Top 10 films that warped my brain as a hormonal teenage dirtbag

by Ashley Naftule

Over the last week there’s been a meme spreading around on Facebook about the “Top 10 albums that made an impression on you as a teenager.” I think a more honest title for most of the lists I’ve seen are “Top 10 albums that you want people to think you listened to as a teenager: (AKA “Fuck off, Mark, I know you didn’t listen to Neutral Milk Hotel in high school – you were playing “Freak On A Leash” just like the rest of us”).

While I didn’t end up posting my list (because, to be frank, my musical tastes in high school were HORRIFIC), it did make me think about putting together a related list of the films that had the biggest effect on me as a young, hormone-crazed, D20-throwing, angst-ridden nerd. So I present to you my list of the “Top 10 films that made an impression on me as a teenager.” Feel free to share yours in the comments… if you dare.

The Royal Tenenbaums


Still my favorite Wes Anderson joint, all these years later. Also the #2 film I saw the most in theaters (#1 will appear later in the list). While it was playing at my local Harkins, I popped in and watched it 8 times before it left the big screen. I was transfixed by its dollhouse-like qualities: I had never seen a film that was so artfully crafted in every tiny detail before. And yet, despite that artificial quality of everything being immaculately designed and arranged, it felt vividly real and raw and true to life. The Tenenbaum kids reminded me of people I grew up with; Royal himself looked and sounded like my father; and it was hard not to see myself in Owen Wilson’s Eli Cash, at an age where I was desperate to ingratiate myself and be accepted by anyone.



It’s easy to look down on “Scream” in retrospect. The lackluster sequels, giving Kevin Williamson a career*, ushering in an era of self-aware and snarky horror. It doesn’t change the fact, though, that “Scream” remains a well-crafted and fun horror movie. Watching it now, I find its humor and playfulness refreshing, when so many modern horror movies are lost up their own misery-porn asses.

*I’ll give K.W. this: His script for “The Faculty” is pretty clever. “The Faculty” remains the best thing Robert Rodriguez ever made, and I will fight anyone, anywhere, who disagrees with me.

Waking Life


Watching this film inspired me to read the Situationists, got me into learning about lucid dreaming, and fueled my interest in exploring the rest of Richard Linklater’s filmography. It also scared the shit out of me (pro tip: don’t watch this movie at 4am while you’re sleep-deprived). Watch this movie and you’ll never look at light switches the same way again.

The Star Wars Prequels


I learned a lot from the Star Wars prequels. Vital life lessons like:

  • Your heroes will fail you
  • Life is full of crushing disappointments
  • Not even Sam Jackson can make this shit look good

I will admit that I’ve warmed up to the Prequels over time, and not just as a plentiful source of hilarious memes. They’re extremely problematic movies, but each of them has sections that are inspired and almost (almost!) redeem the cringeworthy parts of the prequel saga.

Give the Chin Beard this much credit: unlike Abrams’ “The Force Awakens”, he actually took some risks with these movies. Did most of them pay off? HELL NO. But it’s hard to fault the goofy bastard for trying.

A Clockwork Orange


When I was 14, I barely paid any attention to movies. I would go to the movies, of course, to kill time and to watch blockbusters and what not. Taking film seriously as a form of art, though? Not so much. That changed when I spent a week visiting my older brother Greg in San Francisco. Stuck in his apartment while he was at work, he left me a stack of VHS tapes to watch to kill time. “A Clockwork Orange” (and the next two films on this list) was in that stack, and watching it was an enlightening, bludgeoning experience.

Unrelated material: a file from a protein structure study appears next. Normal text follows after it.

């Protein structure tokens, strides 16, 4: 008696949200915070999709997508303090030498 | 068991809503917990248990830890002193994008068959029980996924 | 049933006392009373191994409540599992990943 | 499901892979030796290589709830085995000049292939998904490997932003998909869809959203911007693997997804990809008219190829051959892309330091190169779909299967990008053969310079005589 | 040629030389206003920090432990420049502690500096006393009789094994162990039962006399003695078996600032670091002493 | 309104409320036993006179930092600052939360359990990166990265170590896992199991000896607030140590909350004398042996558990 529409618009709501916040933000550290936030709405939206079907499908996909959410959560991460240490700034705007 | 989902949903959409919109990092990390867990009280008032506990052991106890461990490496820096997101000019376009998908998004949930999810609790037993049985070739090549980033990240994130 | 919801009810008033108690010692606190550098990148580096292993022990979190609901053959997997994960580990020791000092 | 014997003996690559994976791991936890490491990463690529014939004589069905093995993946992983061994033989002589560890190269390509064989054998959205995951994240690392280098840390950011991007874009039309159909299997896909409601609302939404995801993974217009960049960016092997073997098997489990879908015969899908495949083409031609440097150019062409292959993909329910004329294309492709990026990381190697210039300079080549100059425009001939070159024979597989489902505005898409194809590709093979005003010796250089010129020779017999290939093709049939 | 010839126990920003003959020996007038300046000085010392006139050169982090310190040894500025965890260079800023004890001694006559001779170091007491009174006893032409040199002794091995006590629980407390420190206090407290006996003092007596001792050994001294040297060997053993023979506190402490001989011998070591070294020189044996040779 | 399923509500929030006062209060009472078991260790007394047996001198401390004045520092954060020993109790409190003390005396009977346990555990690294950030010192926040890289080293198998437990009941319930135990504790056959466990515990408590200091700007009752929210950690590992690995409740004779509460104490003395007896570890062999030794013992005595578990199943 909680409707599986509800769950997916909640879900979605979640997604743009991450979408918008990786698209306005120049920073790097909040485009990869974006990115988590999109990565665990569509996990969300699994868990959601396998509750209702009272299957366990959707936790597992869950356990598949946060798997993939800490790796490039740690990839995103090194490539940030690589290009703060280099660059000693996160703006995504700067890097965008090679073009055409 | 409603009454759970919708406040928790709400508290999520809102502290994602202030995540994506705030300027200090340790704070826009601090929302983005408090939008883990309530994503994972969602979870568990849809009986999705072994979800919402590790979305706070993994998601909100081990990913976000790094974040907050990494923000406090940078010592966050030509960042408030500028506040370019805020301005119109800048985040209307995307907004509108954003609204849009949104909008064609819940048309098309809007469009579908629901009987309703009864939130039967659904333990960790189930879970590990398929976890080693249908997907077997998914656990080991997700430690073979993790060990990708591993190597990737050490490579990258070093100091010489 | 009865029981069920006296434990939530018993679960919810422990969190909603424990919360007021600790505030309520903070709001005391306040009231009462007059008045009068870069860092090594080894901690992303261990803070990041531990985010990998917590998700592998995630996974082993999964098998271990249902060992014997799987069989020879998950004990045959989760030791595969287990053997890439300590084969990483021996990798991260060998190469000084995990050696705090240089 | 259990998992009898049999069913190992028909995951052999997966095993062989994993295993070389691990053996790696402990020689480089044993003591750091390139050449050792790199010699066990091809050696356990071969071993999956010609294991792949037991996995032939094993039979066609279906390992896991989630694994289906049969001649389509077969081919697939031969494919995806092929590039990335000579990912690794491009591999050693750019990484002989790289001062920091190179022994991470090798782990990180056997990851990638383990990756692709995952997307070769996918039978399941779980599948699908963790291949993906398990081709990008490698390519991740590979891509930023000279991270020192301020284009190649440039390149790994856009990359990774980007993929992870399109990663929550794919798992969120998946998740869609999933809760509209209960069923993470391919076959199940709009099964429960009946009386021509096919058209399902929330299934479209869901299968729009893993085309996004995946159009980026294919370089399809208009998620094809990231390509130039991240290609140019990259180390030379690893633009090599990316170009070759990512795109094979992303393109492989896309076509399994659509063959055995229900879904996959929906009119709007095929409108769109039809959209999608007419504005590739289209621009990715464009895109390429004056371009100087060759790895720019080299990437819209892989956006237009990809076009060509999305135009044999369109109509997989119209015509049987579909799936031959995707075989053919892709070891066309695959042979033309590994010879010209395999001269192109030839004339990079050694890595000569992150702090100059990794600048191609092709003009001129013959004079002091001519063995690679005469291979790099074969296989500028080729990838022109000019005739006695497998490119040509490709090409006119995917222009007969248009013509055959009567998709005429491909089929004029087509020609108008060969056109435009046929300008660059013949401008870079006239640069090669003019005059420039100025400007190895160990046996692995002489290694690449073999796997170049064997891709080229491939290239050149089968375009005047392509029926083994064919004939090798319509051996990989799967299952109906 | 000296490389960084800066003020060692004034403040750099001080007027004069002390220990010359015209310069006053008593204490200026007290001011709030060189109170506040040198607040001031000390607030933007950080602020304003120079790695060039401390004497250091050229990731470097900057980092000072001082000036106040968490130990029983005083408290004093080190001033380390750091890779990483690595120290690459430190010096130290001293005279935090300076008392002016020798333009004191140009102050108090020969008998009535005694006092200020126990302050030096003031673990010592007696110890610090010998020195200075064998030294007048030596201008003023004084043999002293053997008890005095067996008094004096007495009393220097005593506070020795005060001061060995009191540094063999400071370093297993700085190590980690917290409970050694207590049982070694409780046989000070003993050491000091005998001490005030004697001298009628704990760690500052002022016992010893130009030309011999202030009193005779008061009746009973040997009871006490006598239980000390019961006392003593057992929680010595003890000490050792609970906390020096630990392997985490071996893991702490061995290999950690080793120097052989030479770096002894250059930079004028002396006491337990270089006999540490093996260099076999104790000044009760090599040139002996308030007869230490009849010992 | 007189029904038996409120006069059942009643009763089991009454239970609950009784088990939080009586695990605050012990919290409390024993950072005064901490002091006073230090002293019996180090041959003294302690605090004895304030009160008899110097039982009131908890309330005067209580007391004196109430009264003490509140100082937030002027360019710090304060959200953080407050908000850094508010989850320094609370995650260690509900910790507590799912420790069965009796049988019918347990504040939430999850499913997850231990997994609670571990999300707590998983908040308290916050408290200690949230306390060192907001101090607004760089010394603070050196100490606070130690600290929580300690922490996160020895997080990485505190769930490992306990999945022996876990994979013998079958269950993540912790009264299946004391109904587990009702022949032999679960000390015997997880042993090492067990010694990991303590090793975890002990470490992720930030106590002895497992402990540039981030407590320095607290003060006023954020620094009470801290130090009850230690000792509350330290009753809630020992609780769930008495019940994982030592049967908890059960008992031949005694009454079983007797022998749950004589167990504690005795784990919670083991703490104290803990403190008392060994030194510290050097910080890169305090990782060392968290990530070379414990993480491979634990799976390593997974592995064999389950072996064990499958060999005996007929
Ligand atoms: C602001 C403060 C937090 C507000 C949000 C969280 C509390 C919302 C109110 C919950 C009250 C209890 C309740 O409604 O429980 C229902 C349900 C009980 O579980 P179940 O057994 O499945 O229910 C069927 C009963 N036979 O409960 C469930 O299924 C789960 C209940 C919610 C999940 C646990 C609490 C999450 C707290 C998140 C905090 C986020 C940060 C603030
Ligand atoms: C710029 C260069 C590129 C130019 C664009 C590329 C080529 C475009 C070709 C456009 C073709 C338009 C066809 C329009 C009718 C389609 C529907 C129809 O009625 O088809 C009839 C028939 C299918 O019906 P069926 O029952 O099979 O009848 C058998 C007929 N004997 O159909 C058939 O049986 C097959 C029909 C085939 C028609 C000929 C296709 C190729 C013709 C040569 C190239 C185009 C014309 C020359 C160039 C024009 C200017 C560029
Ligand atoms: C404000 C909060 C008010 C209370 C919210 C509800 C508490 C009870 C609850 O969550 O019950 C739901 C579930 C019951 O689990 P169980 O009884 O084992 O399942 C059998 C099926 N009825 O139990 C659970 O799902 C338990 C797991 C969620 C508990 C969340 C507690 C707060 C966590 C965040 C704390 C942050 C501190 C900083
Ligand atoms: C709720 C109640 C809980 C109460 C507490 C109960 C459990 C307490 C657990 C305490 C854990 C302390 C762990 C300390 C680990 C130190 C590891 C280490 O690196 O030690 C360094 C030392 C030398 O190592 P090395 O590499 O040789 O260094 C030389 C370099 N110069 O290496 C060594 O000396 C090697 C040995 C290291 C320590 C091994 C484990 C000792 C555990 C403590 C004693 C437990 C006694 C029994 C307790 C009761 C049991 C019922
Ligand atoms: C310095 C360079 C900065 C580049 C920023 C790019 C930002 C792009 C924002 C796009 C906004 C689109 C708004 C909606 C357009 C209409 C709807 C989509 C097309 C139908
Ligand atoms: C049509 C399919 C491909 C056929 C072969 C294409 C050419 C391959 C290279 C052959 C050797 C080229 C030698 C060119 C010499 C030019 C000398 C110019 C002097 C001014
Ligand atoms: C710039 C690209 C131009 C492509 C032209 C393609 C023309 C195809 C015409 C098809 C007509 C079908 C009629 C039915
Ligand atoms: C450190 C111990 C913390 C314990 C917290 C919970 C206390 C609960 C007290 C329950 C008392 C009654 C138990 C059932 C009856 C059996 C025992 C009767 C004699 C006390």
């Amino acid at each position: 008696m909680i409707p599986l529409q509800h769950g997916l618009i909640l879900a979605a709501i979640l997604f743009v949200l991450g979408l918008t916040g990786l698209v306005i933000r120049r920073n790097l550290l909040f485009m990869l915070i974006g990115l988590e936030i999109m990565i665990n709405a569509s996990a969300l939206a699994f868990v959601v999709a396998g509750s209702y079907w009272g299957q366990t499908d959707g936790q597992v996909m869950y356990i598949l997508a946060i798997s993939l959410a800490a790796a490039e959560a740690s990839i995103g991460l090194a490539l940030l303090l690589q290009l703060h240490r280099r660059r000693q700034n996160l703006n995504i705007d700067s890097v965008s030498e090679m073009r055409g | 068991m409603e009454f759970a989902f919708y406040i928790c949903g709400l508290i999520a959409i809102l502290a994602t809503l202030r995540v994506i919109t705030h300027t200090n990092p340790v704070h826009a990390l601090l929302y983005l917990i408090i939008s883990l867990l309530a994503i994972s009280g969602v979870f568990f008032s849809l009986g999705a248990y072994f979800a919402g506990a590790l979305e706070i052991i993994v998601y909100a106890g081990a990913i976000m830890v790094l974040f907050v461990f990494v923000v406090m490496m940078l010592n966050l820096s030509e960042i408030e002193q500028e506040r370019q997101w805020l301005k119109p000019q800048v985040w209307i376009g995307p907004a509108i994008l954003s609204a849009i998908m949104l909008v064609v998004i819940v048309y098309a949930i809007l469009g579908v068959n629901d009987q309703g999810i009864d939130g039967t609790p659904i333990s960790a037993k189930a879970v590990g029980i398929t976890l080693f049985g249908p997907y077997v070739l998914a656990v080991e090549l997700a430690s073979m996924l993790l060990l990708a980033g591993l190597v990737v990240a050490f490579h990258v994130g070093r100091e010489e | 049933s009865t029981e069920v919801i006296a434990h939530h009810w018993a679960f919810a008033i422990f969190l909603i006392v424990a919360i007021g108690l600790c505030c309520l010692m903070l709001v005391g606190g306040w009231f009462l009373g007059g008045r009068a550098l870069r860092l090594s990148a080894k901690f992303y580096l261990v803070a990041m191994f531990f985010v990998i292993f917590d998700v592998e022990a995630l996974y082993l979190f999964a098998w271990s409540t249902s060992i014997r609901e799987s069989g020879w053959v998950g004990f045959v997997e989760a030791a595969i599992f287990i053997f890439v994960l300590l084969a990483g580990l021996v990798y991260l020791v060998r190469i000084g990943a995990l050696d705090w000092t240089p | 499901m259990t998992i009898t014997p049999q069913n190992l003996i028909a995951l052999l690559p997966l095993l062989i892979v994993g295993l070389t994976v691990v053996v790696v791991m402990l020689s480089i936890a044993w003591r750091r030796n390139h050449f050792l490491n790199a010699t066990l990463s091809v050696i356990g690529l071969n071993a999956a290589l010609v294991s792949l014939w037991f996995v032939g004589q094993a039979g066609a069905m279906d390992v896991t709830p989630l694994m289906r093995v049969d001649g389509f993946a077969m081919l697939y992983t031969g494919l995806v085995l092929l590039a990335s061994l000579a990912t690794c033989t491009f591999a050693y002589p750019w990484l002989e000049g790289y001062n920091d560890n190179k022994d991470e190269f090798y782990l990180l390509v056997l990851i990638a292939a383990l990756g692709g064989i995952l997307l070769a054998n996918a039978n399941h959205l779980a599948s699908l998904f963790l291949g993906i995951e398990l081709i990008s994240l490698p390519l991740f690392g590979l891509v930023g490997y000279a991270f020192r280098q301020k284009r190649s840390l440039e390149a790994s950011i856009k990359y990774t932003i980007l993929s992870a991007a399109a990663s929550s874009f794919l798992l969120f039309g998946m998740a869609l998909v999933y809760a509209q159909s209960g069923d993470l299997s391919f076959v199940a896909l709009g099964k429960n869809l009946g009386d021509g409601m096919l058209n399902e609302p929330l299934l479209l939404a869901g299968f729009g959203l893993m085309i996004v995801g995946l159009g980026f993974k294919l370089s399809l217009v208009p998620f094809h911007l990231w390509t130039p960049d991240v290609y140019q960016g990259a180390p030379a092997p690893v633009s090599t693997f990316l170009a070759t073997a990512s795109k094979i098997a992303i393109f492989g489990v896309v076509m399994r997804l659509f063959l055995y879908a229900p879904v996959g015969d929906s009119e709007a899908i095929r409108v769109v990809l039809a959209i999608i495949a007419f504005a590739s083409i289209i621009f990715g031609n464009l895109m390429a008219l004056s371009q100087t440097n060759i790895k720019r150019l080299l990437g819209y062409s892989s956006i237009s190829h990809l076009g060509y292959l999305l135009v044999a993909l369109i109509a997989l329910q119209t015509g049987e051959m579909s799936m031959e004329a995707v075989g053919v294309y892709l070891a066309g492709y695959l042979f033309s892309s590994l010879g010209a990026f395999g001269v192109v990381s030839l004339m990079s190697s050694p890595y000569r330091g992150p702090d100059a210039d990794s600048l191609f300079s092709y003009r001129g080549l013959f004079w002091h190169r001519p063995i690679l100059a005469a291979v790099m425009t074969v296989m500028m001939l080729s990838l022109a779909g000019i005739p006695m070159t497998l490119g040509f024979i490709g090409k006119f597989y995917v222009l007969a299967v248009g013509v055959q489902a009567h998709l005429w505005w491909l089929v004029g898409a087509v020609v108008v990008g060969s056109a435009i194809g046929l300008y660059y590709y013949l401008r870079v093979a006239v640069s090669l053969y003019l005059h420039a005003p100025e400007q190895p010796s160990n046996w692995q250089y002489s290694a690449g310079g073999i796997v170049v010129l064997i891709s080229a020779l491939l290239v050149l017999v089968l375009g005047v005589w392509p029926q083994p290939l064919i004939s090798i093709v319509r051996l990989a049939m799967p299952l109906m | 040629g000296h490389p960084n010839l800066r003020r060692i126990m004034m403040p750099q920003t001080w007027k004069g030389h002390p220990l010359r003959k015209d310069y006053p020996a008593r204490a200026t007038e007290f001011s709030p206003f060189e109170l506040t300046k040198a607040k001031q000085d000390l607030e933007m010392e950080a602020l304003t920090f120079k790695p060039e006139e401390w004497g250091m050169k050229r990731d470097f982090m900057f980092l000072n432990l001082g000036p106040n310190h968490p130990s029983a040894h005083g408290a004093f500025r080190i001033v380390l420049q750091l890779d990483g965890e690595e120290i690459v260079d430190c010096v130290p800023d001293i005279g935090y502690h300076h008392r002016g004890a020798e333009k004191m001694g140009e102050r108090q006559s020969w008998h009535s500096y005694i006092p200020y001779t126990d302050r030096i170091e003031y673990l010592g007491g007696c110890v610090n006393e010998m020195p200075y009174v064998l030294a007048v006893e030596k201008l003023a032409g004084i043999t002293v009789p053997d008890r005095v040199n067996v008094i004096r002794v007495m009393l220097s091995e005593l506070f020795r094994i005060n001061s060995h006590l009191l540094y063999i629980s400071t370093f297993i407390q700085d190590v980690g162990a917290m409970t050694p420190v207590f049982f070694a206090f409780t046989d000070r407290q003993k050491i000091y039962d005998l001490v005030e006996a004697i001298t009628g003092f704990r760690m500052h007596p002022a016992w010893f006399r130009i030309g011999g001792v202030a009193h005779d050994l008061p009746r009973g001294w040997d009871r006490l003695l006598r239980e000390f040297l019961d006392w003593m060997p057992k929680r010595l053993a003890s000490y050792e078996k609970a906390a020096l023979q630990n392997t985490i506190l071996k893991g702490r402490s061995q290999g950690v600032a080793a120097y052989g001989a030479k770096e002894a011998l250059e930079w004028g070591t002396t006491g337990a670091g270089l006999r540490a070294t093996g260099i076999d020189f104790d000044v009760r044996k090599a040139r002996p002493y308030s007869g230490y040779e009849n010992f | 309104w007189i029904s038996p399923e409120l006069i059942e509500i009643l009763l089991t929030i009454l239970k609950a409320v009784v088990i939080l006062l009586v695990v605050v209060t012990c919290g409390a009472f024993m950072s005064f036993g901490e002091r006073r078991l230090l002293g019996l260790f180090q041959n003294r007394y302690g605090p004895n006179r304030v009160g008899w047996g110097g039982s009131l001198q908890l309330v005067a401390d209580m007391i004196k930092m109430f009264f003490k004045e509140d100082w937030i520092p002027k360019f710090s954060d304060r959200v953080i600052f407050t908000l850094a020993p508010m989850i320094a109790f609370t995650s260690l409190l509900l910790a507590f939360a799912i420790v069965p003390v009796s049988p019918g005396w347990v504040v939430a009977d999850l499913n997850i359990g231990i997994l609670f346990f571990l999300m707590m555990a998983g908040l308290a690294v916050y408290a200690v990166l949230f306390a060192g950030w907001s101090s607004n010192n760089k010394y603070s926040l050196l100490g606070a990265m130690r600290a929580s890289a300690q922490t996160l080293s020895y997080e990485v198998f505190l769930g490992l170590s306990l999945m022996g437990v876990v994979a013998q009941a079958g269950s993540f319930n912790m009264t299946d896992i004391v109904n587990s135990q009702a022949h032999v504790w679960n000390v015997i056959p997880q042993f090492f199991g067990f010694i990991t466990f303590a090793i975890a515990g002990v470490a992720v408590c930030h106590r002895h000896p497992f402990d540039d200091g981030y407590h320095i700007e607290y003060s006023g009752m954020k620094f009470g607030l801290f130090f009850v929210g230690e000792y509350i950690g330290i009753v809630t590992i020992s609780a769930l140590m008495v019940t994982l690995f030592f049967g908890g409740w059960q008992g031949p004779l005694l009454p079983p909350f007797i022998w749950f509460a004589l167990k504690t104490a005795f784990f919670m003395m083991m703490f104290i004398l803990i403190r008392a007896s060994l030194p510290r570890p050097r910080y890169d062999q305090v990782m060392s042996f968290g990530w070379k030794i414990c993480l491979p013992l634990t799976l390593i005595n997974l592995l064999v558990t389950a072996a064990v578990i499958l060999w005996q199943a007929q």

I know what you’re thinking: how cliche, right? What maladjusted, arty teen DOESN’T have a love for “A Clockwork Orange”? It’s as standard issue a “rebel” interest as reading Vonnegut or Chuck Palahniuk. But I’d be lying if I didn’t have it on here.

Do The Right Thing


I’m not going to say that “Do The Right Thing” singlehandedly altered how I viewed race, white privilege, and social justice… but it was the first movie I had ever seen that really made me question my unexamined attitudes and the world I came up in. The fact that it was also an incredible movie, full of stellar performances, whip-smart dialogue, and cinematography that oozed sweat and blistering heat was an added bonus.



The last of the “San Francisco” tapes. What can I say about “Goodfellas” that already hasn’t been written about ad nauseam?

The Fifth Element


I watched “The Fifth Element” 16 times when it was in American theaters. 16 times. And when I went to visit family in France and found out it was playing at a nearby theater in Arcachon, I went and saw it TWICE in French. I could go on for pages about how baffling and goofy and fantastic a film it is, but I’ll save that for a future blog.



Yeah… let’s just say I learned some surprising things about myself after watching this movie for the first time.

Pretty Much Every Kevin Smith Movie

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Look: I was a fat white cis male nerd in high school. Of course I was a Kevin Smith fan. And while I haven’t watched any of his recent films or felt any desire to rewatch his Jersey flicks, the other night I was at a bar where “Clerks 2” was playing and I gotta admit- It made me feel all warm and tingly inside. Like bumping into an old friend, having a few drinks, and promising each other to stay in touch even though we both know that we won’t.

Added bonus: I forgot Rosario Dawson was in “Clerks 2”. *swoon*

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